Bringing together the best longer Interpreter articles you were too busy to read this week.
Easily our most popular piece of the week (thanks to tweets from journalists Annabel Crabb and Sandra Sully) was this one from Jenny Hayward Jones, on the milestone of Australia getting its first female foreign minister, and what it means for Australia's Pacific diplomacy:
Bishop is not a token woman in the woefully women-deprived federal cabinet. She has earned her position as the nation’s top diplomat and deserves recognition for this achievement.
Bishop worked hard as shadow minister to get across her brief. I give her particular credit because she has taken a deep interest in Papua New Guinea and the Pacific Islands, traveled to the region many times and has said the relationship with PNG should be one of Australia's highest foreign policy priorities. However, the prime minister’s decision that Bishop will be the sole woman in his cabinet creates some immediate difficulties for Bishop in prosecuting Australian policy in the Pacific Islands region.
Also attracting attention was Alex Oliver's comparison of Australia's female political participation with the rest of the world:
Looking across the globe, though, Australia ranks quite poorly, coming in at equal 45th with Canada out of 142 nations in the Inter-parliamentary Union’s database on women in parliaments. Rwanda tops the list with 56% women in parliament, having recently overtaken Sweden with 45%. The IPU data shows that, where quotas are implemented by parties or parliaments to enforce female representation, the number of elected women almost doubles. So while quotas are a divisive issue, it might be on the agenda in Australia following the reaction to Mr Abbott’s controversial ministry decisions.
Annmaree O'Keeffe said Australia's aid program needed a plan when it was growing, and needs one now that it is shrinking. Annmaree also disapproved of the merger between AusAID and the Department of Foreign Affairs:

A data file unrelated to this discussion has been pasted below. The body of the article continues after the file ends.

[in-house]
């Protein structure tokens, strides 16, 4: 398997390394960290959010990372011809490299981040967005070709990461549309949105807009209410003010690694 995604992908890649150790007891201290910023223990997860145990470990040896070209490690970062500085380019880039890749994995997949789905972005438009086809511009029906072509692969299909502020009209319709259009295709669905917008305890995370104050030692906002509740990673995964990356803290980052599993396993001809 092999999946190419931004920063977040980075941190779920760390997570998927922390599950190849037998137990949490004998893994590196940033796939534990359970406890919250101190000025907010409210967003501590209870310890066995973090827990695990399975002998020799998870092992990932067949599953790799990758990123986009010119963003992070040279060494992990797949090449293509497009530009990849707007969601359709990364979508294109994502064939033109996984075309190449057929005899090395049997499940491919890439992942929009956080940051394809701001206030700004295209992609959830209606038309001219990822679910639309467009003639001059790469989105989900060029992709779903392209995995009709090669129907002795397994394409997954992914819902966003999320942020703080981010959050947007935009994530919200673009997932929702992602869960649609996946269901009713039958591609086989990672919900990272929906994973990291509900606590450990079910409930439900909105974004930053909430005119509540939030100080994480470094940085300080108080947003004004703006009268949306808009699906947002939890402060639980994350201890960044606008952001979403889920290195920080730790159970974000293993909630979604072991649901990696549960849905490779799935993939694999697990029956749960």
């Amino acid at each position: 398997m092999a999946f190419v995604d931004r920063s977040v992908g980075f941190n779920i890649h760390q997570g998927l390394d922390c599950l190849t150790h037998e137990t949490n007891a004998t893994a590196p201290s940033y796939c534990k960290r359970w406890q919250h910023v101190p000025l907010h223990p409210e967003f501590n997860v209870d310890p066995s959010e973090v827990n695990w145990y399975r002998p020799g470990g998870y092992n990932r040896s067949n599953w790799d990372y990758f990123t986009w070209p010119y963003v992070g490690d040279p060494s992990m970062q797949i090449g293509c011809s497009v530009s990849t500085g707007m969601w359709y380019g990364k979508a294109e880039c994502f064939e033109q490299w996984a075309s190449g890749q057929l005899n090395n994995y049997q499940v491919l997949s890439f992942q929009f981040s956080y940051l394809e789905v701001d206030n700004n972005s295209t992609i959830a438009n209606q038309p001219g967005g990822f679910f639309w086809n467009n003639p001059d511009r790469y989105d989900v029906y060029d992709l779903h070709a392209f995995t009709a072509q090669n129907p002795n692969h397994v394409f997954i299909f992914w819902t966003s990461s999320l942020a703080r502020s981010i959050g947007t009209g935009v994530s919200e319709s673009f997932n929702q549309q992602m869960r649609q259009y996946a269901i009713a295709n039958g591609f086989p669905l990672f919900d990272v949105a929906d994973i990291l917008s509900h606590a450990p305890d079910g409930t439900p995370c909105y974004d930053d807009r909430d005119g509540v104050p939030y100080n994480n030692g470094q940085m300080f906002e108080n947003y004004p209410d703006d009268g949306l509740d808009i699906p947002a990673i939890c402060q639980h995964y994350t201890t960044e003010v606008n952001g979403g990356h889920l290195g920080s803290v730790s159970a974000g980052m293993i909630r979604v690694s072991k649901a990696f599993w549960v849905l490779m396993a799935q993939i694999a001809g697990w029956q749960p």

Having AusAID just a little distanced from the daily pressures confronting the Department of Foreign Affairs and Trade meant that the aid program has not been constantly distracted in its long term development endeavours (which is what development is: long, slow and hard) to deal with diplomatic brush fires and initiatives.
Now, if AusAID takes up residency again within the confines of Foreign Affairs, the temptation to use AusAID as a diplomatic ATM will be greater than ever.
On Syria, I argued that Russia was getting too little credit for its role in the chemical weapons agreement, and Rodger Shanahan said the Syrian opposition was the main loser from the deal:
In the rather bizarre geopolitical theatre that is Syria, we now have the Syrian regime, which allegedly used CW, appearing to be on the diplomatic front foot while the opposition, against which the CW was used, is getting bad PR.
Former head of Army intelligence Gary Hogan laid out a four-point plan for the success of Operation Sovereign Borders:
The central challenge for the OSB headquarters will be that of coordination and orchestration – for a variety of reasons, that element has been underdone until now. The decision to wrap a formal operational construct and command authority around this most vexing challenge for the new government is just the first step, but a critically important one.
More of this week's long-form reading from The Interpreter:
Photo by Flickr user ercwttmn.